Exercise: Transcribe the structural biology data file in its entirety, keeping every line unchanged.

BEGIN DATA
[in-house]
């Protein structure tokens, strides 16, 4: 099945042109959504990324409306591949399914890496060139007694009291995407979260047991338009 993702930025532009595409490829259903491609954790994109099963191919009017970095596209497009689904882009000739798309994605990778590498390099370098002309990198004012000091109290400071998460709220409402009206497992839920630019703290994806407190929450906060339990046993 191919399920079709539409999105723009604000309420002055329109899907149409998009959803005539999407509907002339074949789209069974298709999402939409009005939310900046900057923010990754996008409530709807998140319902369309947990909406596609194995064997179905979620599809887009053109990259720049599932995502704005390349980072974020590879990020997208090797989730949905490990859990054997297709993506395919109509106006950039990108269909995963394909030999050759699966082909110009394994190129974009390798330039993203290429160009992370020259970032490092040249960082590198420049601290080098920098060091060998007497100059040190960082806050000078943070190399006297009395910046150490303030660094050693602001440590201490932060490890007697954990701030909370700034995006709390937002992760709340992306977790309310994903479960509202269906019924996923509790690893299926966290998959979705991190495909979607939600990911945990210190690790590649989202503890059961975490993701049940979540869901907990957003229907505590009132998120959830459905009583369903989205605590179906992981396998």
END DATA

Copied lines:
[in-house]
């Protein structure tokens, strides 16, 4: 099945042109959504990324409306591949399914890496060139007694009291995407979260047991338009 993702930025532009595409490829259903491609954790994109099963191919009017970095596209497009689904882009000739798309994605990778590498390099370098002309990198004012000091109290400071998460709220409402009206497992839920630019703290994806407190929450906060339990046993 191919399920079709539409999105723009604000309420002055329109899907149409998009959803005539999407509907002339074949789209069974298709999402939409009005939310900046900057923010990754996008409530709807998140319902369309947990909406596609194995064997179905979620599809887009053109990259720049599932995502704005390349980072974020590879990020997208090797989730949905490990859990054997297709993506395919109509106006950039990108269909995963394909030999050759699966082909110009394994190129974009390798330039993203290429160009992370020259970032490092040249960082590198420049601290080098920098060091060998007497100059040190960082806050000078943070190399006297009395910046150490303030660094050693602001440590201490932060490890007697954990701030909370700034995006709390937002992760709340992306977790309310994903479960509202269906019924996923509790690893299926966290998959979705991190495909979607939600990911945990210190690790590649989202503890059961975490993701049940979540869901907990957003229907505590009132998120959830459905009583369903989205605590179906992981396998």